Emily Dickinson wrote poems on scraps of paper, the backs of envelopes, anything that she had at hand to capture ideas that could appear and disappear like a slant of light on a winter afternoon. Most writers carry a notebook in order to capture potential plot points, dialogue, and other ideas, but sometimes the notebook can’t be found. Then we make do with whatever is handy.
Or at least I do. I have a drawer of scribbles on napkins, envelopes, and credit card receipts, each covered with an occasionally legible plot point, snippet of dialogue, or other idea for my works in progress.
The Emily Dickinson method was fine when I was working on my own time, on my own for-fun writing. But now that I have an editor waiting for a publishable manuscript in seven short months, I thought it was time to give myself a present, a present that promises to boost my productivity. I bought Scrivener, a writing program that many authors use. The Scrivener website touts itself as “a powerful content-generation tool for writers that allows you to concentrate on composing and structuring long and difficult documents.” Scrivener’s “focus is on helping you get to the end of that awkward first draft.”
I bought Scrivener because I don’t want to be a scribbler anymore. I’ve scribbled notes on any handy piece of paper – the blank borders on newspapers, various notebooks, envelopes, junk mail. My forgetfulness (where did I put that notebook?) has conspired with my New England thriftiness (Don’t throw out that Christmas letter! I can outline on the back!) to create a disorganized monster. The time had come to corral my notes and scribbles and herd them into Scrivener.
So how is Scrivener working out? Downloading the program was simple. Tip Number One: Read the directions for downloading. They are not kidding.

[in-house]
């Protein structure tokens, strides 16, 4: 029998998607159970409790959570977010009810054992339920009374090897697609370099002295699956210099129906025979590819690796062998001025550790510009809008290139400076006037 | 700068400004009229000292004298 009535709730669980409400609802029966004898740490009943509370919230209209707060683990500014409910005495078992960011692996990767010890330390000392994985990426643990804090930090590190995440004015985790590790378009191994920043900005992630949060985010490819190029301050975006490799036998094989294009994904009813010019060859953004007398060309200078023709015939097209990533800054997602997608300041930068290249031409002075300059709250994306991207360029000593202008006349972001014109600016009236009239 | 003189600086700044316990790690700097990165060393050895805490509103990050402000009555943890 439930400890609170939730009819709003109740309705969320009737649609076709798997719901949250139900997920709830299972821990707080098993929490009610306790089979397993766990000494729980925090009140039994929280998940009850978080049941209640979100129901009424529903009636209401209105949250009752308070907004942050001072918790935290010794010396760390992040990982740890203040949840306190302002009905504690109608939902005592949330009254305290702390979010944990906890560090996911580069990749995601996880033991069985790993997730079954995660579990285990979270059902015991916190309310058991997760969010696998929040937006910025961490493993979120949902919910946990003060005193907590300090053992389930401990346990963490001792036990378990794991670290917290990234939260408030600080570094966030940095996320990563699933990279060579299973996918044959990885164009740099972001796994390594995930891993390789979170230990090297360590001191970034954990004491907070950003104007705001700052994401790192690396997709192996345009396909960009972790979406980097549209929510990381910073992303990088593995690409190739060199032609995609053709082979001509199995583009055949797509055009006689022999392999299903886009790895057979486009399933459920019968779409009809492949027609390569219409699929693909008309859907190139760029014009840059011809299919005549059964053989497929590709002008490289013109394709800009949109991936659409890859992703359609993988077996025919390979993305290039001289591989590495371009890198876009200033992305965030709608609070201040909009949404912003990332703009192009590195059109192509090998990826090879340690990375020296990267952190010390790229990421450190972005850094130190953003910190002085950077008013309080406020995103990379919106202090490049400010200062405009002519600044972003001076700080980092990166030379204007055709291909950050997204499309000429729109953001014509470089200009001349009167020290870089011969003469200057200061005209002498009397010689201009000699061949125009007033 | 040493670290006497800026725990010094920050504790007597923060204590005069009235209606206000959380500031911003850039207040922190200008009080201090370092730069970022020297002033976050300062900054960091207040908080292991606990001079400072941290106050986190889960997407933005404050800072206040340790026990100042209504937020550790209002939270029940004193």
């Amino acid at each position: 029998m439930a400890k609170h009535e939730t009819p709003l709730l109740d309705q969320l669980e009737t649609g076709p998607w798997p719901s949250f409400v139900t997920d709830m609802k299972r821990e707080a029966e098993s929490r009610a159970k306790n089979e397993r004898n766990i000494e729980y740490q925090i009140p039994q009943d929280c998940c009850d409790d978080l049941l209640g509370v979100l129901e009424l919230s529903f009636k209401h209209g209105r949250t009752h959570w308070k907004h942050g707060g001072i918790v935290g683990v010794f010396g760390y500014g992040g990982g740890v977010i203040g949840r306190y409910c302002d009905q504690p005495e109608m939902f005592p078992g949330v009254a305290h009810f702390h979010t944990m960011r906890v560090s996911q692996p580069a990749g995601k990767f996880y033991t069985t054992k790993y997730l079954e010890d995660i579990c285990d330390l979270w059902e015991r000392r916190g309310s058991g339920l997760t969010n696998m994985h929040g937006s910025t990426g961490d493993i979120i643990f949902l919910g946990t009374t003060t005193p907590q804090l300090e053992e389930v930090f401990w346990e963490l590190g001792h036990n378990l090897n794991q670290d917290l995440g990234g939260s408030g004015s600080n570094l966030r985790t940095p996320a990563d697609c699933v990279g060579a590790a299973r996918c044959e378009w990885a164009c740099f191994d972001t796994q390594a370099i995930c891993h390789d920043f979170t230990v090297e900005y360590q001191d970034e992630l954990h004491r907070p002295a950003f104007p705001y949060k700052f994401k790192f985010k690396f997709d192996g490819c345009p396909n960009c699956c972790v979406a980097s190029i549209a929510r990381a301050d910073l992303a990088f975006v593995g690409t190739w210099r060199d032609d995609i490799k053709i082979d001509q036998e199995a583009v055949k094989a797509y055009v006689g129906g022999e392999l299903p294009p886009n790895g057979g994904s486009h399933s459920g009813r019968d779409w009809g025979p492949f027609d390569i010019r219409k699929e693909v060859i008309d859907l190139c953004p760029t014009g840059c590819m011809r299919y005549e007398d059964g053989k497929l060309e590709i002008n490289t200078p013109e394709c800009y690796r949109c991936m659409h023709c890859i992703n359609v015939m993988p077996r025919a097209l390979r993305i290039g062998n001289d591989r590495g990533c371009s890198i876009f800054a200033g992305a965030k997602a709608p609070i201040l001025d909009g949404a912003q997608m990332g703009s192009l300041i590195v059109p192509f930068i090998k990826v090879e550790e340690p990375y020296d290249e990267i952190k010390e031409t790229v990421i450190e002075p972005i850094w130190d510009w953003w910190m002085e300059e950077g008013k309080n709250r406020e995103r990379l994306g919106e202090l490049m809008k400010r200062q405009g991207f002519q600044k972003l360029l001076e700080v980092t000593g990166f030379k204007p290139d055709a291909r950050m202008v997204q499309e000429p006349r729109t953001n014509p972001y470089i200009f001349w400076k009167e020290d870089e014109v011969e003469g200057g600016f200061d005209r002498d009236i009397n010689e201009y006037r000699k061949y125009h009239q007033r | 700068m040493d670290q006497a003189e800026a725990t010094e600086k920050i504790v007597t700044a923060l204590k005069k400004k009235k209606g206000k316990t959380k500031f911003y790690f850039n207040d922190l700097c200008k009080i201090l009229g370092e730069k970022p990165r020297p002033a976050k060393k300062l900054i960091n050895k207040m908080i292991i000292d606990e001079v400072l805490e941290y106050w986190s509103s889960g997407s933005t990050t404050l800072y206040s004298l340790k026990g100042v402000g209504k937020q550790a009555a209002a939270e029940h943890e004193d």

The first steps were so simple I figured I’d be breezing through dozens of scenes in no time.
I opened the program and felt like an eight-year-old who had traded a skateboard for a Ferrari.
Did I mention that the digital user’s manual is 580 pages long?
Thank goodness there are Youtube tutorials for Scrivener. One of my favorites is by Karen Prince, who opens her tutorial “Scrivener: A Quick Review of How It Works and Some of its Coolest Features” by promising to show me how Scrivener works. How does it work? “Like magic,” Ms. Prince promises. Her clear description of steps and her wonderful plummy accent make watching the video a treat.
It’s only been two days, but I have a wonderful sense of possibility. All of my scribbles and the notes from my phone have been transferred to Scrivener. Everything is in one place. That I won’t lose that plot twist that came to me at 3 a.m. and I scrawled onto the back of an envelope with an eyebrow pencil is very comforting.
Many writers have sung Scrivener’s praises. Writers with series characters to juggle seem most pleased with the program’s many features. I’m still learning what those features are and I promise to fill you in. Just as soon as I find my notes.
Will it make an organized author out of me? Stay tuned.
Do you use Scrivener? Do you have any hints for new Scrivener users?